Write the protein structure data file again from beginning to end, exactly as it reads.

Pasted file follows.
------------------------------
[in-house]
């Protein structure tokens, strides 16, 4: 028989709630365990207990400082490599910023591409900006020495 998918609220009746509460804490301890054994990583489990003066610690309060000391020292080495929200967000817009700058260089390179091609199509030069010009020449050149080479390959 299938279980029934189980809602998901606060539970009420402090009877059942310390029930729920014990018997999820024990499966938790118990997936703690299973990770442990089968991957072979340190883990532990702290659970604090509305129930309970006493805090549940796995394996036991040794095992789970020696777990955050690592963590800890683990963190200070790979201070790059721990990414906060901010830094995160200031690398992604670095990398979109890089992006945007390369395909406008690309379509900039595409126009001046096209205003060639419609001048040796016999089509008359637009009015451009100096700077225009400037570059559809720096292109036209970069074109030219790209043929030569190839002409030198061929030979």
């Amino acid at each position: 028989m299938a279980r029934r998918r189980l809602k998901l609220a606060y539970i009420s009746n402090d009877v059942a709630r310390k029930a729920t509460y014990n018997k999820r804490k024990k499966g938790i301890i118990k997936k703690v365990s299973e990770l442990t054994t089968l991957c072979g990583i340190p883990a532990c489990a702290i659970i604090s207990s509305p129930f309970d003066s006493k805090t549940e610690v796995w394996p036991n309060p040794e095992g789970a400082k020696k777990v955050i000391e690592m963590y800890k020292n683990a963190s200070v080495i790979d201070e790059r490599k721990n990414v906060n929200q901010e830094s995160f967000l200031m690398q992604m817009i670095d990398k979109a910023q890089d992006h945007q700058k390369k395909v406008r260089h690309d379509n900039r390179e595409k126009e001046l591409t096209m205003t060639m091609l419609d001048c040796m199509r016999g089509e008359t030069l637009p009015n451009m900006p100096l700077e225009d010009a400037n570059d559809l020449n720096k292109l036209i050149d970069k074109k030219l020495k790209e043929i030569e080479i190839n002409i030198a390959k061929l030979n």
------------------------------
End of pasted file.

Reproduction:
[in-house]
């Protein structure tokens, strides 16, 4: 028989709630365990207990400082490599910023591409900006020495 998918609220009746509460804490301890054994990583489990003066610690309060000391020292080495929200967000817009700058260089390179091609199509030069010009020449050149080479390959 299938279980029934189980809602998901606060539970009420402090009877059942310390029930729920014990018997999820024990499966938790118990997936703690299973990770442990089968991957072979340190883990532990702290659970604090509305129930309970006493805090549940796995394996036991040794095992789970020696777990955050690592963590800890683990963190200070790979201070790059721990990414906060901010830094995160200031690398992604670095990398979109890089992006945007390369395909406008690309379509900039595409126009001046096209205003060639419609001048040796016999089509008359637009009015451009100096700077225009400037570059559809720096292109036209970069074109030219790209043929030569190839002409030198061929030979």
């Amino acid at each position: 028989m299938a279980r029934r998918r189980l809602k998901l609220a606060y539970i009420s009746n402090d009877v059942a709630r310390k029930a729920t509460y014990n018997k999820r804490k024990k499966g938790i301890i118990k997936k703690v365990s299973e990770l442990t054994t089968l991957c072979g990583i340190p883990a532990c489990a702290i659970i604090s207990s509305p129930f309970d003066s006493k805090t549940e610690v796995w394996p036991n309060p040794e095992g789970a400082k020696k777990v955050i000391e690592m963590y800890k020292n683990a963190s200070v080495i790979d201070e790059r490599k721990n990414v906060n929200q901010e830094s995160f967000l200031m690398q992604m817009i670095d990398k979109a910023q890089d992006h945007q700058k390369k395909v406008r260089h690309d379509n900039r390179e595409k126009e001046l591409t096209m205003t060639m091609l419609d001048c040796m199509r016999g089509e008359t030069l637009p009015n451009m900006p100096l700077e225009d010009a400037n570059d559809l020449n720096k292109l036209i050149d970069k074109k030219l020495k790209e043929i030569e080479i190839n002409i030198a390959k061929l030979n």